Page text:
We believe the cooperation and excellent work undertaken by the member nations support our recommendation to the President in our Transforming the Security Classification System report that the Departments of Defense and Energy take steps necessary to allow for the systematic declassification review of obsolete FRD information that would provide citizens and historians new perspective on US Cold War policies. We believe the declassification of the SHAPE histories can serve as a model for achieving this goal.
The Public Interest Declassification Board received recognition at a recent academic conference titled The Legal and Civil Policy Implications of “Leaks” at the American University Washington College of Law. A panel focusing on the legislative response to “leaks” discussed what impact over-classification and the current state of the security classification system have on the prevalence of leaks. Panelist John B. Dickas, the Legislative Counsel to Senator Ron Wyden on the Senate Select Committee on Intelligence, cited the Board’s Report to the President on Transforming the Security Classification System. He agreed that over-classification is a pervasive problem among system users and that the declassification process does not keep pace with user demand. Moderator Sharon Bradford Franklin, Senior Counsel at the Constitution Project, noted the Board’s report prompted 31 organizations concerned with the Government’s classification activity to send a letter to the President urging him to establish a steering committee as recommended in the Board’s report.
The academic conference gathered government, academic and other private sector experts to discuss the legal and civil policy implications of “leaks” in the “WikiLeaks” era, examining the history of leaks over recent decades, their growing significance in Freedom of Information Act litigation, potential legislative responses on the subject, and the future that can be foreseen with continued advances in information technology. More information about the academic conference is available here.
The National Security Archive recently highlighted a recommendation from the Board’s report on its Unredacted blog. The post focused on an aspect of U.S. nuclear deployment history from the early years of the Cold War. It mentioned the Board’s recommendation to allow obsolete historical nuclear information to be reviewed for declassification. You can read the blog post here. The Board heard testimony and received extensive comments on the need to reform how agencies treat historical “Formerly Restricted Data.” Transforming the Security Classification System offers a solution that allows the declassification review of information that is of no operational or military use so the American public can better understand the role nuclear weapons played in winning the Cold War.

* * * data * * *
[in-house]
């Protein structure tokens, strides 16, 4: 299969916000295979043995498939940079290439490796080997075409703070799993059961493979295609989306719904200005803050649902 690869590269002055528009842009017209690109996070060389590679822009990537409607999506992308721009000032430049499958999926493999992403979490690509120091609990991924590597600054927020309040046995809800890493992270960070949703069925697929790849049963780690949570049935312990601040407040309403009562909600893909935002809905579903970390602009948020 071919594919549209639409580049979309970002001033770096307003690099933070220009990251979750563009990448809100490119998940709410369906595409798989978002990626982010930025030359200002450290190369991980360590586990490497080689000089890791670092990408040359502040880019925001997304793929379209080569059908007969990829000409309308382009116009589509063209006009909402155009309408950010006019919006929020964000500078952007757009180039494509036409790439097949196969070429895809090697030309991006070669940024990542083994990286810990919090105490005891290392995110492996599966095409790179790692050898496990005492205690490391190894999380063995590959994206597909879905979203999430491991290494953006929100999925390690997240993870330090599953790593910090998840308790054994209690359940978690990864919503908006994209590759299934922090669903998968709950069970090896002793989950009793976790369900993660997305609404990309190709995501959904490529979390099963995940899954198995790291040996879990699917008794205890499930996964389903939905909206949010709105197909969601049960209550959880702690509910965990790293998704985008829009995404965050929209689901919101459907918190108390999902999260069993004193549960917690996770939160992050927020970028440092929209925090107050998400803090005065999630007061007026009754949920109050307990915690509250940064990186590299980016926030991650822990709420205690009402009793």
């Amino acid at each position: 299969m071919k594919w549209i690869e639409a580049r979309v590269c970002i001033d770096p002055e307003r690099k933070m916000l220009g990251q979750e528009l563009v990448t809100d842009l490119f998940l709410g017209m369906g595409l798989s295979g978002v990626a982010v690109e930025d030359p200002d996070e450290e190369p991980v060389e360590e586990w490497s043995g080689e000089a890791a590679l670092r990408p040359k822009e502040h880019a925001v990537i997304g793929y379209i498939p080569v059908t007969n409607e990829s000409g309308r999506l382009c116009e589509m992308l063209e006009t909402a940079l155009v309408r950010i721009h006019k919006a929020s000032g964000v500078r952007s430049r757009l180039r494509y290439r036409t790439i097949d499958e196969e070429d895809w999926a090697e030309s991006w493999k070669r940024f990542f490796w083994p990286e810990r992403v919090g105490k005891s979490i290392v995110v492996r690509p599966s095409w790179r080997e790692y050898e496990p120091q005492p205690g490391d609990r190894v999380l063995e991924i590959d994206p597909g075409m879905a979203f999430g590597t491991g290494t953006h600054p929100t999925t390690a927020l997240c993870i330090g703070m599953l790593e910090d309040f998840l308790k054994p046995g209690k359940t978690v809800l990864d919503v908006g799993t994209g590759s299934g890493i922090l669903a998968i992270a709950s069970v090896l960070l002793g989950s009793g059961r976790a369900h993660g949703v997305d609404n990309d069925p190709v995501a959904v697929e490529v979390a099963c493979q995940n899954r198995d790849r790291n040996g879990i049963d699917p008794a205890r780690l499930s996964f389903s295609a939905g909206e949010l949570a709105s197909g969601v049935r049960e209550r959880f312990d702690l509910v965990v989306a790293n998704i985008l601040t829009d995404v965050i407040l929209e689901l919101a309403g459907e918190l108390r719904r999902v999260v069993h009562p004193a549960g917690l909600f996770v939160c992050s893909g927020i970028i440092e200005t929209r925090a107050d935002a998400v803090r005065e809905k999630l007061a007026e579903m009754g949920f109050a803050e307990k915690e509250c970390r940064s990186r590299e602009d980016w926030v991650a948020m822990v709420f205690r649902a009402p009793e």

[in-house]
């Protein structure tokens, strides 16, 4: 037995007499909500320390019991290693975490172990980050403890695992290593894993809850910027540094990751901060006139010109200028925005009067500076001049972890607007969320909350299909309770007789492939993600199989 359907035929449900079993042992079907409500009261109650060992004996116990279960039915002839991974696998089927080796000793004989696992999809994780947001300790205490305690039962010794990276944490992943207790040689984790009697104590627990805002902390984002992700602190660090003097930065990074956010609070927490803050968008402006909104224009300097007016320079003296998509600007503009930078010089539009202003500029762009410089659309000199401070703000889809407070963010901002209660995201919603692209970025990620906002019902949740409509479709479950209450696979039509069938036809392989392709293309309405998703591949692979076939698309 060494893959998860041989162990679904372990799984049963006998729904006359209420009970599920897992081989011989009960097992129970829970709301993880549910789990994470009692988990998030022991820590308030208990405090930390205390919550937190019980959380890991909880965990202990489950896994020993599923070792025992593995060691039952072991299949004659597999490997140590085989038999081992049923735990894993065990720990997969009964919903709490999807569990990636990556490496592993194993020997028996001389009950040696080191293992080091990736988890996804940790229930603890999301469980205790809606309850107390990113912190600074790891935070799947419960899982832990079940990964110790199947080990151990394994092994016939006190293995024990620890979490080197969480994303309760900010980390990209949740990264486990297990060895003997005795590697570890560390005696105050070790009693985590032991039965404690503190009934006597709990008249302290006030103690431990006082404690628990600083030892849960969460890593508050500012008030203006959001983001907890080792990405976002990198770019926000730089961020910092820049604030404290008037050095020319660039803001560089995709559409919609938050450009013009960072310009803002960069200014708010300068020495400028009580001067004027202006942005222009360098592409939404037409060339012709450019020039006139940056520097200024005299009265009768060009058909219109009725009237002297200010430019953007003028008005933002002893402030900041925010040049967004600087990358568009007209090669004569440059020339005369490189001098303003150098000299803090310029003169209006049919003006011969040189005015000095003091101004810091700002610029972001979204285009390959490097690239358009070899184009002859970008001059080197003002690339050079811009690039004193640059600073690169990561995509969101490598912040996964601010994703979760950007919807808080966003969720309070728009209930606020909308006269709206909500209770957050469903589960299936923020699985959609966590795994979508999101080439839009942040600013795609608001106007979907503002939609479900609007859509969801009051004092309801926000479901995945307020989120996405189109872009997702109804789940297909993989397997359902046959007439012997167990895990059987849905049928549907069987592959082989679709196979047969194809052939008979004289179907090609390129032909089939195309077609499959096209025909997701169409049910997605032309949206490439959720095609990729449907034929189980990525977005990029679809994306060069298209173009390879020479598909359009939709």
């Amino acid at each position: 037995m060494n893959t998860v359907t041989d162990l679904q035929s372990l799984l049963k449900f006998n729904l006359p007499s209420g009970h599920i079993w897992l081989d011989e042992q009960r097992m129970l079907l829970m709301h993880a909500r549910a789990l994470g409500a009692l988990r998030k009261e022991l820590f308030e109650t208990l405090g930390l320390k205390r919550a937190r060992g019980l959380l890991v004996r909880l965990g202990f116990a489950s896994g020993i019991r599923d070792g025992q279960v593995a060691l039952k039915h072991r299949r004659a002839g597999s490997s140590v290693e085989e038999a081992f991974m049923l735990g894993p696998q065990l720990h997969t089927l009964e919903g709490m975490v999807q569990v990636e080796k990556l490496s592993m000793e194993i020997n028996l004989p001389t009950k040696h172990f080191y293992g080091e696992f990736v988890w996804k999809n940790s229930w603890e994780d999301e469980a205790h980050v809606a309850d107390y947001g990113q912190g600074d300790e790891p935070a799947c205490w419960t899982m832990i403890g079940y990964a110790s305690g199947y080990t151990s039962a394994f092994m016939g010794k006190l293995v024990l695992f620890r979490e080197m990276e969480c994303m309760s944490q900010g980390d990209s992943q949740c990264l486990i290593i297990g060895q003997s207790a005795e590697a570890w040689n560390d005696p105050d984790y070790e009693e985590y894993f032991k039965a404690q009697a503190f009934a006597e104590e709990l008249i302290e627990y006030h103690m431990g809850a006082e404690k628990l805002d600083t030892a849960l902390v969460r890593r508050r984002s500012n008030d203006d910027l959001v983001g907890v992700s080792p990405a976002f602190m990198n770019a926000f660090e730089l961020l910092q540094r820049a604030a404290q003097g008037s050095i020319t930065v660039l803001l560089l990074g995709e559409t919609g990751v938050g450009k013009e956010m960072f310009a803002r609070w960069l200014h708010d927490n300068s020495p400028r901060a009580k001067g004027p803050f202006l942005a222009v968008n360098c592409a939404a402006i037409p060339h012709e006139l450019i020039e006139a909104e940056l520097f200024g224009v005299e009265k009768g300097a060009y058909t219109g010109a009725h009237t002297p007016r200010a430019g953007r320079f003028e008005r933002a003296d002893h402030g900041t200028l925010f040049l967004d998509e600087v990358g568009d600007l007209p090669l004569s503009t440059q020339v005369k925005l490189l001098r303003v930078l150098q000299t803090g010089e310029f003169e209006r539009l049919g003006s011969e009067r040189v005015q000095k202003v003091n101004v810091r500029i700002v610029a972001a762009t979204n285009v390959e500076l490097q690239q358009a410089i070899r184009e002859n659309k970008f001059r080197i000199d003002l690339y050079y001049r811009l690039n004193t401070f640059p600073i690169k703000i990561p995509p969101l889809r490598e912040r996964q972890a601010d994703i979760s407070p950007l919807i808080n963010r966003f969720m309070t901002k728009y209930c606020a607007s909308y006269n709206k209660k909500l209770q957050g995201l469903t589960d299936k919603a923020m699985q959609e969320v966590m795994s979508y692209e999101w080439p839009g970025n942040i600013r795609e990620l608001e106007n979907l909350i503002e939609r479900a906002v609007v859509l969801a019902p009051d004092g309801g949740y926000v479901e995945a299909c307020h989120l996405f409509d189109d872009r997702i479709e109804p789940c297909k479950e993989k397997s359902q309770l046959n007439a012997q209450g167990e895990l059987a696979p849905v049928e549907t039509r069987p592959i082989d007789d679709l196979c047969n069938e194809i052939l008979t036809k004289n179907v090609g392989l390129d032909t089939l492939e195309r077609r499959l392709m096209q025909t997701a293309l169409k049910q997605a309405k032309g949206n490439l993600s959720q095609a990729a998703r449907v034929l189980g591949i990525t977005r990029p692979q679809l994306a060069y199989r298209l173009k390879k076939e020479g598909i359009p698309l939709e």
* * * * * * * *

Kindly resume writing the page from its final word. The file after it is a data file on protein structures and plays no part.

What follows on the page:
The members and staff of the Public Interest Declassification Board attended and participated in many events last week to commemorate Sunshine Week. We would like to thank the representatives from agencies, civil society and open government advocacy groups, the Congress, the public and all the attendees who participated in these panels and events. The Board wishes to thank Elizabeth Goitein and the Brennan Center for Justice for hosting a forum at the Carnegie Endowment for International Peace titled, Secrecy & Security: The Future of Classification Reform. I enjoyed participating in this lively discussion. In case you missed it, you can view the forum here. The discussions and comments from these events highlight the importance of an open and transparent government. They reinforced our belief that citizens are interested in engaging with Government and they value the importance of democratic discourse. We heard repeatedly of a deep desire for citizens to participate actively in policy deliberation to be able to hold Government accountable for policy decisions. The ideals espoused by James Madison are very much present.
We heard about the need to reform the secrecy system: too much information is needlessly classified and classified information remains inaccessible for too long. We heard that the classification system is too old, too complicated and is not suited for the post-Cold War information age. We heard that the era of “Big Data” threatens to overwhelm the system and that the current declassification processes will not work in an age of petabytes of information creation.
The panelists’ comments underscored the challenges of the cultural perspectives ingrained in system users and reinforced the Board’s view that only leadership from the White House will drive real reform. This is precisely why the Board’s first recommendation in our report calls for establishing a Steering Committee accountable to the President to energize and direct agencies to work together to reform the classification system.
The Secrecy & Security forum sparked a serious conversation about the limits of secrecy and offered perspectives on how to transform the security classification system to one that meets the demands of all users in the digital age. As part of my remarks, I emphasized the need for the President to establish a Steering Committee. It is essential that membership includes officials with expertise in technology, records and information management, and officials who can drive reform and change existing policies. Cultural bias in favor of secrecy is perhaps the largest impediment to true reform across Government, a sentiment echoed by fellow panelists and attendees at events throughout the week. Only through strong leadership will attitudes and opinions about secrecy and openness change.
At the conclusion of Sunshine Week, we reaffirm our commitment to an Open Government. We invite you to continue the discussion about open government and freedom of information by commenting on our recommendations on our blog.
Sunshine Week is an annual initiative, which coincides with national Freedom of Information Day and James Madison’s birthday (March 16), designed to raise awareness of the importance of citizen access to Government records.